Film Review: SILENCIO (2018)

SILENCIO ** Mexico 2018 Dir: Lorena Villarreal 98 mins

This starts off in the 1970’s as a couple of scientists investigate a rocket that has come down in Mexico. It had crash landed in a desert that has strange magnetic fields which has earned it the name the Zone Of Silence and likened to the Bermuda Triangle. They take a cobalt stone from the wreckage to study further. An accident occurs in the lab involving the stone, Senior Scientist James (John Noble) and his colleague Peter (Rupert Graves) are transported back a few weeks in time to a tragic moment in James’ life. He manages to change the course of time by rescuing one of his Granddaughters just before the rest of his family are killed in a traffic accident.

Fast forward a few decades and James’ Granddaughter Ana is grown up with a son of her own. The knowledge of the stone her Grandfather found and it’s special properties have become known and now James and his family are being blackmailed to disclose its whereabouts. Heart ache, tragedy and betrayal are the centre meanings of this story but the blackmailer has good reasons for his cause. It sounds like a pretty decent thriller on paper but in reality it does not put on a very convincing performance. It gets bogged down by bad dialogue and poorly executed characters. Even John Noble (Lord Of The Rings) cannot save this and comes across as a gibbering lunatic for the most part. Another casting error in my opinion was Hoze Melèndez as the kidnapper. Although he is an adult he looks like he’s about 12, and is constantly nervous, he doesn’t come across as threatening in the slightest in fact it feels like if you threatened to tear up his English homework he would be instantly thwarted.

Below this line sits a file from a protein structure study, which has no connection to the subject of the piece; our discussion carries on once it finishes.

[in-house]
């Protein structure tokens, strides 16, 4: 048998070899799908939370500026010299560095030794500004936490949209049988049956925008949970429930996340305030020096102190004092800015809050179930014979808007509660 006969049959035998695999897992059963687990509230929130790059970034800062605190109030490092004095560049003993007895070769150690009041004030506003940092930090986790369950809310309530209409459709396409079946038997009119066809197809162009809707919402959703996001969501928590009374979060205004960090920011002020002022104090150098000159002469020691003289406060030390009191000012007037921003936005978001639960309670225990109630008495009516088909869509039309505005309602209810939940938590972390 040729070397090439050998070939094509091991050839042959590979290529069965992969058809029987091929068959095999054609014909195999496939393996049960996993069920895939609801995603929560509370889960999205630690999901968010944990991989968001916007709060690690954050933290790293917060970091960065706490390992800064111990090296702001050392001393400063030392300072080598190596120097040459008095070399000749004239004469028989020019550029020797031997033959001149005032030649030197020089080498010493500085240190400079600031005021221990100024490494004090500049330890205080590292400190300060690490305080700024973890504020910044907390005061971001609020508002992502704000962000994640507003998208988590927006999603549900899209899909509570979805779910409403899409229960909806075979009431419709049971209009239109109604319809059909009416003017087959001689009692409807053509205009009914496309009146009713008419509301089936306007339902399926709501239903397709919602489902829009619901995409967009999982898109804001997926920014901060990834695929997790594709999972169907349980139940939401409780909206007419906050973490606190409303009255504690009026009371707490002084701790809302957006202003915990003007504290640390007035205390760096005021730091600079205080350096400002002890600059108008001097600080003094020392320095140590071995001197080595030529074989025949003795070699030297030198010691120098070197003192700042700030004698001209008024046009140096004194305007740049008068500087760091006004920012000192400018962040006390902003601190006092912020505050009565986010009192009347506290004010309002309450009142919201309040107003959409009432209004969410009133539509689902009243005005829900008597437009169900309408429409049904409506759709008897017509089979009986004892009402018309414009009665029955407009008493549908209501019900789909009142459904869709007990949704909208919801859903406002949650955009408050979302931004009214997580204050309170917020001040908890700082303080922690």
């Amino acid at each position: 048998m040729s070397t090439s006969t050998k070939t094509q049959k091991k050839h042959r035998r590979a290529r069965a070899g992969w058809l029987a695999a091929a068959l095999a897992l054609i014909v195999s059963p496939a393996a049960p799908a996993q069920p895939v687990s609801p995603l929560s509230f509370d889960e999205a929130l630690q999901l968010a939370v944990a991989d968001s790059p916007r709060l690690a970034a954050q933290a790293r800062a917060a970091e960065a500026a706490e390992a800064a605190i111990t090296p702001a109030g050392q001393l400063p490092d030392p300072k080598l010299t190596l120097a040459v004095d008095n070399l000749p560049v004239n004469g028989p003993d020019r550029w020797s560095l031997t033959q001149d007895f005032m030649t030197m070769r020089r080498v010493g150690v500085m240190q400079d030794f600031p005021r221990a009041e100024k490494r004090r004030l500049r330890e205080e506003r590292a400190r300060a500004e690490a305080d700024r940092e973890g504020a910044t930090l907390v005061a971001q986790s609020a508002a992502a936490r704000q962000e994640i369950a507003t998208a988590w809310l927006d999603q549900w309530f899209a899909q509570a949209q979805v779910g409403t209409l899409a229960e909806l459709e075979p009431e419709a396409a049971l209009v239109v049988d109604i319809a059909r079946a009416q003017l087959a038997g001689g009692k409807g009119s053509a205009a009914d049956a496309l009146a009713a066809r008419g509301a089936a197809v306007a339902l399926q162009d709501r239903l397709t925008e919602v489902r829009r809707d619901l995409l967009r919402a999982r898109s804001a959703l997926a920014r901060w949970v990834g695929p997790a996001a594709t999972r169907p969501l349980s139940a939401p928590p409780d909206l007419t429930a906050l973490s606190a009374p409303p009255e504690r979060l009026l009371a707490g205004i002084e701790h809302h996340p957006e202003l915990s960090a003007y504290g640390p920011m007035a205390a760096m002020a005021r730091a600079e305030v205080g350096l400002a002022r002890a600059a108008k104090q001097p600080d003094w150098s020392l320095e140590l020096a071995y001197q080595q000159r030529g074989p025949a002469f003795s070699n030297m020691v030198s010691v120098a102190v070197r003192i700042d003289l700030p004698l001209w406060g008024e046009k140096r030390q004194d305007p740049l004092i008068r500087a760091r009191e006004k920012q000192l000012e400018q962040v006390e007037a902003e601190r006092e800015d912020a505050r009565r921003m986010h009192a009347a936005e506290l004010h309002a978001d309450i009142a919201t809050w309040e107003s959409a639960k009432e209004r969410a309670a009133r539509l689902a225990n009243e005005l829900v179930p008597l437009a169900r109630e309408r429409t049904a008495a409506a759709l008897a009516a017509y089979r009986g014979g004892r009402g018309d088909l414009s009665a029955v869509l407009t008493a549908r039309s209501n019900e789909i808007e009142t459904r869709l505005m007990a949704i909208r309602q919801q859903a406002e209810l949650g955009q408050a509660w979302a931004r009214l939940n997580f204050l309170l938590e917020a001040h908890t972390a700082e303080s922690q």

There is very little action apart from a brief gun fight at the end, none of the tragedies are really shown in any detail just a lot of talking about it afterwards which does tug at your heart strings a bit but even that is a bit boring after a while. There are quite a few character inconsistencies too. For example: it is stated at the start that the cobalt stone should not be handled without gloves but half way through everyone is happily handling it without consequence. Ana seems unable to dig a hole in the ground unaided yet can smash a padlock off a locked box with the shovel with grace and ease. It’s little things like this that really bug me. Switching between Spanish and English forces you to concentrate and the soundtrack is pretty good but badly made props make it a bit of a laughing stock. The cobalt stone is little more then a scrunched up piece of tin foil. It also quotes at the start that this story is inspired by true events. This seems to be a tremendous stretch of imagination. I’m just taking it to mean that this story incorporates a place that exists.

Review by Sarah Budd

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